The Writers Who Read series continues this week with Jane Carter Barrett.
Who are you?
My name is Jane Carter Barrett and I attended Duke University and the University of Texas School of Law. Although I was born in Maryland and raised in New York, I currently live in Austin, Texas with my family. I continue to dabble in the legal field, but strongly prefer to run, swim, write, play the harp and, of course, read a good book. In February, I published my first novel, Antonia Barclay and Her Scottish Claymore, which is a romantic comedy that mixes adventure and history with light-hearted humor.
Which book or series was your gateway into the world of reading?
When I was very young, the Laura Ingalls Wilder Little House series was one of my favorites to read. As I grew older, the English classics drew my interest, especially Jane Austen, Charles Dickens, the Bronte sisters, Thomas Hardy, Catherine Cookson, Agatha Christie, and John Galsworthy. As for American authors, Margaret Mitchell, Edna Ferber and David McCullough are particular favorites. I also love anything historical (my major at Duke) and enjoy period pieces that blend fact and fiction.
Nowadays, what makes you crack open a book instead of pressing play on your favorite Netflix show?
In general, I would rather read a book than watch TV, because I love words, especially the printed word. However, I adore the Miss Fisher’s Murder Mysteries series put on by the Australian Broadcast Corporation. The story is set in 1920’s Melbourne and full of sharp-witted dialogue, marvelous acting, intelligent and well-developed characters, gorgeous scenery, and absolutely the most phenomenal costume designs I’ve ever seen—and I’m not even into clothes! But circling back to books, any book with a really good story is the best reason to crack it open and dig right in! Oftentimes I find that biographies, autobiographies, and the “fact/fiction blend” genre provide the most riveting and compelling stories. I recently finished Lady Antonia Fraser’s autobiography and thoroughly enjoyed it.
Which authors are auto-buys for you? Why?
David McCullough, Lady Antonia Fraser, John Grisham (for the lawyer in me), and MC Beaton (the Agatha Raisin and Hamish Macbeth series) are definite auto-buys for me. Scottish author Rosamunde Pilcher and the late great Irish author, Maeve Binchy, are also particular favorites. I miss Maeve terribly, but I’m grateful to her husband who somehow manages to find more of her material to publish!
What is your book kryptonite–those unique settings, tropes, or character types that make you unable to resist reading?
Throw anything at me about Scotland or the Scots, and I’ll devour it, but I’m always drawn to a great story with strong character development, no matter the setting or topic.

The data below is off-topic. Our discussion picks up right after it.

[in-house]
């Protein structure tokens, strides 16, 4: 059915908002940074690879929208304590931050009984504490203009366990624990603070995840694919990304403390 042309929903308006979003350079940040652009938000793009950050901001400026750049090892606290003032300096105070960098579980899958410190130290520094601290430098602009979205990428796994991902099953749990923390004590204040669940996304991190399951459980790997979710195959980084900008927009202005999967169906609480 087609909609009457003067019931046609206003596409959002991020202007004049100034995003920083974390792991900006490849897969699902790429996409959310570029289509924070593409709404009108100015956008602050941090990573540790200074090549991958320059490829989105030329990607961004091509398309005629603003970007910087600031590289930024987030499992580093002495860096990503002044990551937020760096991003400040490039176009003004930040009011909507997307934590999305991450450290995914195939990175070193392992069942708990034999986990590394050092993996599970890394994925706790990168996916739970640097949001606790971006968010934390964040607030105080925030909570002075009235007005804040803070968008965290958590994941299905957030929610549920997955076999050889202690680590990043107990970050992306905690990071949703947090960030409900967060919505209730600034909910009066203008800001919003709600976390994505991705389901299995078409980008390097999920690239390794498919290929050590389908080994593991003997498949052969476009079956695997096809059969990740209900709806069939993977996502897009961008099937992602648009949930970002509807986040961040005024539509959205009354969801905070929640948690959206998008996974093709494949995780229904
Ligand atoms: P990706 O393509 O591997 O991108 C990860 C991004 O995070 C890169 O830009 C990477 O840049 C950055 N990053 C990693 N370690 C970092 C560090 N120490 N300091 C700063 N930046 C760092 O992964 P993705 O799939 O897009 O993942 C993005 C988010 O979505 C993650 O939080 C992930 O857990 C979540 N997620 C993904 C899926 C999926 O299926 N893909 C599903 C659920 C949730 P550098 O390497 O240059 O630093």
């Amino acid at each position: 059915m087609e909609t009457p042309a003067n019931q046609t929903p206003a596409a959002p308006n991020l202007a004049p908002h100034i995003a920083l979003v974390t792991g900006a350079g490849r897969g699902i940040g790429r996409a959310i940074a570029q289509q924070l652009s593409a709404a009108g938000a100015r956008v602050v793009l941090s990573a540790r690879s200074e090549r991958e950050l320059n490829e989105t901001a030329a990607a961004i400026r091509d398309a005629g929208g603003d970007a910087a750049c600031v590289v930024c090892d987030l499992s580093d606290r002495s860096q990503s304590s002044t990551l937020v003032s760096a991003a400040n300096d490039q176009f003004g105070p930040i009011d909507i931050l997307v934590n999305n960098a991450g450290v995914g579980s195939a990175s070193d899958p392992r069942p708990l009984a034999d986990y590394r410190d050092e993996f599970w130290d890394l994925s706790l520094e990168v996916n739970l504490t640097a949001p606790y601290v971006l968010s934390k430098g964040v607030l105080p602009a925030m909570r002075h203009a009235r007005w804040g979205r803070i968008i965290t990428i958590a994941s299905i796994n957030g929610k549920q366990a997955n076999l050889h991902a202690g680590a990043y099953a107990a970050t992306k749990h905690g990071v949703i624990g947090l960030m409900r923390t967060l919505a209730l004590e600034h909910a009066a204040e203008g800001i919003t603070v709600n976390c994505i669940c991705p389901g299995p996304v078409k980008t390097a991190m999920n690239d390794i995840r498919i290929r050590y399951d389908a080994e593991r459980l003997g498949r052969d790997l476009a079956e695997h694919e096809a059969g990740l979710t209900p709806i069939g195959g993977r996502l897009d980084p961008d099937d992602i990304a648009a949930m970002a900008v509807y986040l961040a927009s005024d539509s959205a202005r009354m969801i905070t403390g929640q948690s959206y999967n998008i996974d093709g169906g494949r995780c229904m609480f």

What is your ideal time and place to read?
Nighttime is my ideal time to read and it helps settle me down, too. On the other hand, I have to be careful with certain books, like Grisham’s, and not read it immediately before bedtime or I run the risk of having vivid, disturbing dreams. I also look forward to traveling, because it affords me the opportunity to read with fewer distractions and limitations.
Are you a re-reader? Why or why not?
Oh, yes! I re-read constantly. I recently re-read a wonderful book by Paul Harding called Tinkers that is one of the most beautiful and captivating pieces of writing I’ve ever encountered. I think re-reading is extremely valuable with regards to more complex, multi-layered books such as Tinkers. It’s taken me several reads to understand the story fully as well as to comprehend the depth of emotion experienced by the characters and the motivation behind their actions. Viktor Frankl’s Man’s Search for Meaning is another book I’ve re-read so many times I’ve lost count.
Which books have had the biggest influence on your writing?
The Princess Bride and Pride and Prejudice are the two novels which most inspired me to write Antonia Barclay and Her Scottish Claymore. I attempted to blend the outlandish and over-the-top humor of Goldman’s book with the language, subtle wit and romantic themes of Austen’s. I have no idea if I succeeded, but nevertheless gave it my best shot and had a lot of fun in the process.
What makes a book a satisfying read for you?
Any book that is absorbing, thought provoking, and well written is a satisfying read for me. As I mentioned above, the confluence of a compelling story and solid character development instantly captures my attention and keeps me reading to the very last word. I know if it’s a good read if I think about the story throughout the day, even when I’m not reading, and look forward to immersing myself back into it at the end of the day.
What are you reading right now?
Currently, I’m reading Wings on My Sleeve by Captain Eric Brown and The Death and Rebirth of the Seneca by Anthony F.C. Wallace, both non-fiction. Next on my list is a novel by actor Sean Patrick Flanery called Jane Two. It was just released and I’m looking forward to attending his book signing at Book People in Austin next week!
Jane Carter Barrett attended Duke University and the University of Texas School of Law. She lives in Austin, and loves to read, write, and play the harp. Mary Queen of Scots and Jane Austen have been lifelong subjects of fascination for her. Antonia Barclay And Her Scottish Claymore is her debut novel.
You can find out more about Jane on her website or Facebook.